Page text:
“By measuring what genes are being expressed in what cells while maintaining the spatial organization of the cells in tissues, we can begin tackling important questions in clinical oncology.”
— Jean Fan
There is a certain class of pediatric brain cancers that is “universally deadly,” with a median survival of 15 months and few, if any, viable treatment options. The key to combating these cancers might be in analyzing how the cells within tumor tissue—cancer cells, immune cells, and others—express genes and organize themselves spatially, says Jean Fan BS ’13, assistant professor of biomedical engineering and a member of the Center for Computational Biology.
“We want to understand how [these cells] are interacting with each other to promote disease development, and how those interactions might enable different responses to treatments,” says Fan, whose lab specializes in developing computational models and statistical analysis. “By measuring what genes are being expressed in what cells while maintaining the spatial organization of the cells in tissues, we can begin tackling important questions in clinical oncology.”
There are many questions to answer: What are the different states and subpopulations of cancer cells, and how are they organized? What happens to those cells when a patient receives clinical intervention? How do the cell populations shift in proportion to the intervention What role do spatial organizational patterns play?
These questions were unanswerable just a few years ago. Before recent advances in spatial transcriptomics technologies, researchers would have to dissociate cells in a tissue, losing the cell’s spatial organization, if they wanted to study many genes in a single cell at once, Fan says. Cellular spatial organization with fine cell state information was beyond their grasp.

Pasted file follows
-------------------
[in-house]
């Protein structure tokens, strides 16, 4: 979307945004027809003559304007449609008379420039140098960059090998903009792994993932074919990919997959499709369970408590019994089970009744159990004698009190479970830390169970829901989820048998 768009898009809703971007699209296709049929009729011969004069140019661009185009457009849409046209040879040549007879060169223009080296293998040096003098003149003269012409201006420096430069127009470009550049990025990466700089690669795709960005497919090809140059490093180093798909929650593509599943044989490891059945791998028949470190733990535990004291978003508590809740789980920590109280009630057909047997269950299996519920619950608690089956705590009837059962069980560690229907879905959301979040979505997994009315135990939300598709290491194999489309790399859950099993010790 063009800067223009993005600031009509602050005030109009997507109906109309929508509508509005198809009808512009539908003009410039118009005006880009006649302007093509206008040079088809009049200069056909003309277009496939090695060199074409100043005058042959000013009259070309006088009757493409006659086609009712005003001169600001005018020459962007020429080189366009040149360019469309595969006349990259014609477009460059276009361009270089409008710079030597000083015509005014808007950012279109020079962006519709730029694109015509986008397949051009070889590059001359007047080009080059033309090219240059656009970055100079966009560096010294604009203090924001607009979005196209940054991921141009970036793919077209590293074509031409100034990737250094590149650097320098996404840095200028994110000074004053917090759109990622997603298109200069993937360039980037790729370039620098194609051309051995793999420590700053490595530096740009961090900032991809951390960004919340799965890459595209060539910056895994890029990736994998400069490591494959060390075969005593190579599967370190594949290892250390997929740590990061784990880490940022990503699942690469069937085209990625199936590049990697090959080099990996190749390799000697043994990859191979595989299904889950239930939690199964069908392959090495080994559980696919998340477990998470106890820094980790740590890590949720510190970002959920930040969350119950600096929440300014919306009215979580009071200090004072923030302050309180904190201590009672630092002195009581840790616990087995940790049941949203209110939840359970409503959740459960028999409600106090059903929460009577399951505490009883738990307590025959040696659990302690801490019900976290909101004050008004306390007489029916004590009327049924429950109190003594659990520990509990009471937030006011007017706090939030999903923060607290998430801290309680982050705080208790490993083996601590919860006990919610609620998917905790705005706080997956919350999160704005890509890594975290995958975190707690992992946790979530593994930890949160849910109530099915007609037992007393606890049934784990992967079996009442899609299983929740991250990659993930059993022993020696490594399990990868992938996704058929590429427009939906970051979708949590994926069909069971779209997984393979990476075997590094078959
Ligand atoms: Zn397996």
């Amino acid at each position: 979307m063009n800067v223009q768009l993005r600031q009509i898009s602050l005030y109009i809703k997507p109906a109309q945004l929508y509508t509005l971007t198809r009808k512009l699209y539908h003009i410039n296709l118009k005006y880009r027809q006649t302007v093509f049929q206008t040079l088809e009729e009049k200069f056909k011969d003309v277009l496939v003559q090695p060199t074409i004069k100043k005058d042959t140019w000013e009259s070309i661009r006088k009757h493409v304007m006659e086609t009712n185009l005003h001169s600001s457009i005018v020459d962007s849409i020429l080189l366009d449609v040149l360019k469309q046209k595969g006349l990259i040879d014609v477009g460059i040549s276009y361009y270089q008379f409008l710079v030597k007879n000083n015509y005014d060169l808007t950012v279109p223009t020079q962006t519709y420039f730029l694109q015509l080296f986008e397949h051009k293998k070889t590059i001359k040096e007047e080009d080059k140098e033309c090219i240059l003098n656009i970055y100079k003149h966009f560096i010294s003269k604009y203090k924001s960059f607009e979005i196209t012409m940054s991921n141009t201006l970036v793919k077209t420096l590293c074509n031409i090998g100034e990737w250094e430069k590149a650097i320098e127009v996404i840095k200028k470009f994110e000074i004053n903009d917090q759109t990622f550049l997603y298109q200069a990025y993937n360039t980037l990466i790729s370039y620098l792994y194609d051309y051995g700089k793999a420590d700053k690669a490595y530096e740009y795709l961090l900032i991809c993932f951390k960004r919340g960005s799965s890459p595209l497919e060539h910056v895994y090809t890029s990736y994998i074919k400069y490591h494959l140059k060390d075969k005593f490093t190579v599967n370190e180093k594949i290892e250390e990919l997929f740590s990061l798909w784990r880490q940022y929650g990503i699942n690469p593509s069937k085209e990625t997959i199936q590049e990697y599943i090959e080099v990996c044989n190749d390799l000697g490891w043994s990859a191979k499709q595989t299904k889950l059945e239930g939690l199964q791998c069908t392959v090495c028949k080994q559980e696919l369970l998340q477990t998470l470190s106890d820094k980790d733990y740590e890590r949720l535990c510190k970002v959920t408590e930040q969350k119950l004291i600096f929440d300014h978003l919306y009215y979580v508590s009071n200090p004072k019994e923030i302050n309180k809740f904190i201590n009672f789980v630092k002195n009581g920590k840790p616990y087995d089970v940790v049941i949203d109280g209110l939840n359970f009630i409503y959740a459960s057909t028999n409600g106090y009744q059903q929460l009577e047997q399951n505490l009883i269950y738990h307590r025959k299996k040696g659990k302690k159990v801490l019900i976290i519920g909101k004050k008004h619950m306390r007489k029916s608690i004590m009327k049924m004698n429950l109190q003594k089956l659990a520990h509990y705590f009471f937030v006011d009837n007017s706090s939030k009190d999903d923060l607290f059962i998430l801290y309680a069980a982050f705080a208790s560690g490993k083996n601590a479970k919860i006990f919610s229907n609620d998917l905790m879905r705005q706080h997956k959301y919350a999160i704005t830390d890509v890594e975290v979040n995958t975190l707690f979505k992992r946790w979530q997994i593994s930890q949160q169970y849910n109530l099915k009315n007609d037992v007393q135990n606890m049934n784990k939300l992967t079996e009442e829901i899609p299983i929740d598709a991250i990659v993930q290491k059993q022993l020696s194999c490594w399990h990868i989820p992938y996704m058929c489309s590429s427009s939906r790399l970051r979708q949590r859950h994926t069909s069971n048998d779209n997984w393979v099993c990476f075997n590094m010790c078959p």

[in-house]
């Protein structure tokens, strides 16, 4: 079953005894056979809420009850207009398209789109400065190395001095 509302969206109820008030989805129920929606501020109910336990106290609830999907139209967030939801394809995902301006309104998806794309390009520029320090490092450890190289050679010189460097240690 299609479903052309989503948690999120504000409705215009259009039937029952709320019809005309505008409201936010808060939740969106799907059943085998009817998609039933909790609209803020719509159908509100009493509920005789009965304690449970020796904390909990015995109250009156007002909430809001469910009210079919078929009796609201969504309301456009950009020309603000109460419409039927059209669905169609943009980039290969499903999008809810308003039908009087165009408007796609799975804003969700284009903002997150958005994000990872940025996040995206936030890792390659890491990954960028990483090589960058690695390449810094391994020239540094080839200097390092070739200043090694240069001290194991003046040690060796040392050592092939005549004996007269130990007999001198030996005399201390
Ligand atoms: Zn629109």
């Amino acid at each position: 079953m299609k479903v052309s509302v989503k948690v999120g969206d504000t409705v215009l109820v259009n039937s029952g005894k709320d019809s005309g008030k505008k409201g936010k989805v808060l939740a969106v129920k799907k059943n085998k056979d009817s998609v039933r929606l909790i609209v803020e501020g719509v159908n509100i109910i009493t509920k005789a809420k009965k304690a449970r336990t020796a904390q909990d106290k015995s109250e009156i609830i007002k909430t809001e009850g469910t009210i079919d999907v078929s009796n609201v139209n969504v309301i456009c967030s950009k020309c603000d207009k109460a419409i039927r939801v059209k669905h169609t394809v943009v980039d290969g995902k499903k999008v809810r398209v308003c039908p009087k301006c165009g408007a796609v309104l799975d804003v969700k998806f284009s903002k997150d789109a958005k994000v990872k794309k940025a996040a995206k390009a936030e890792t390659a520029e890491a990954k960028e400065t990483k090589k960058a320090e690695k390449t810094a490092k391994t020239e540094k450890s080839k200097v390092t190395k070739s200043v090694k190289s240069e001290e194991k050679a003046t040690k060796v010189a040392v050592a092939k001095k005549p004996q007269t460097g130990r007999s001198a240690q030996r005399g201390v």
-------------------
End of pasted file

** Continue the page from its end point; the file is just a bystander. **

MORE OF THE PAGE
“It’s like we were taking pictures, but they were black and white,” says Fan, whose interest in studying cancer genes was fostered during undergraduate work with biomedical engineering professor Rachel Karchin. “Now we can take much richer pictures with 10,000 different colors, each corresponding to different genes.”
While her lab work hasn’t yet reached pediatric patients, Fan found another way to share her passion with children. She noticed when volunteering at an after-school science club for second-grade girls that the students didn’t see themselves as scientists, even as they were experimenting. “They would casually say things like, ‘I’m not a math person,’” Fan remembers.
At the end of the program, Fan wrote and illustrated personalized storybooks that depicted each girl in various science, technology, engineering, and math careers. Fan then established CuSTEMized, a nonprofit that uses computation to make it possible for anyone to personalize these STEM-focused stories. “Computation has a lot of potential,” Fan says, “and when we empower our students with computational skills, they will do great things.”